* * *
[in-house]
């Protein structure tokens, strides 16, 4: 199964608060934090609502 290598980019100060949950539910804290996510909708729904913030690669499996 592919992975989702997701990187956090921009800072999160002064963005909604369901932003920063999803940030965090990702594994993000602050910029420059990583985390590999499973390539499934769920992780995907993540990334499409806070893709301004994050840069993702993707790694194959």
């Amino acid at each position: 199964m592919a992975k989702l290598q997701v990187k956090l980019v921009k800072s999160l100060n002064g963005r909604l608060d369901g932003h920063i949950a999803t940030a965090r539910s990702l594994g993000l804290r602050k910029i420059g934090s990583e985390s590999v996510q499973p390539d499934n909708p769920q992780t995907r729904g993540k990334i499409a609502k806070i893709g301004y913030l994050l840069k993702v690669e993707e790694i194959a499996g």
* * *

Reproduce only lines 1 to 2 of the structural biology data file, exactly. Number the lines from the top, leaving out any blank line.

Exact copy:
[in-house]
């Protein structure tokens, strides 16, 4: 199964608060934090609502 290598980019100060949950539910804290996510909708729904913030690669499996 592919992975989702997701990187956090921009800072999160002064963005909604369901932003920063999803940030965090990702594994993000602050910029420059990583985390590999499973390539499934769920992780995907993540990334499409806070893709301004994050840069993702993707790694194959």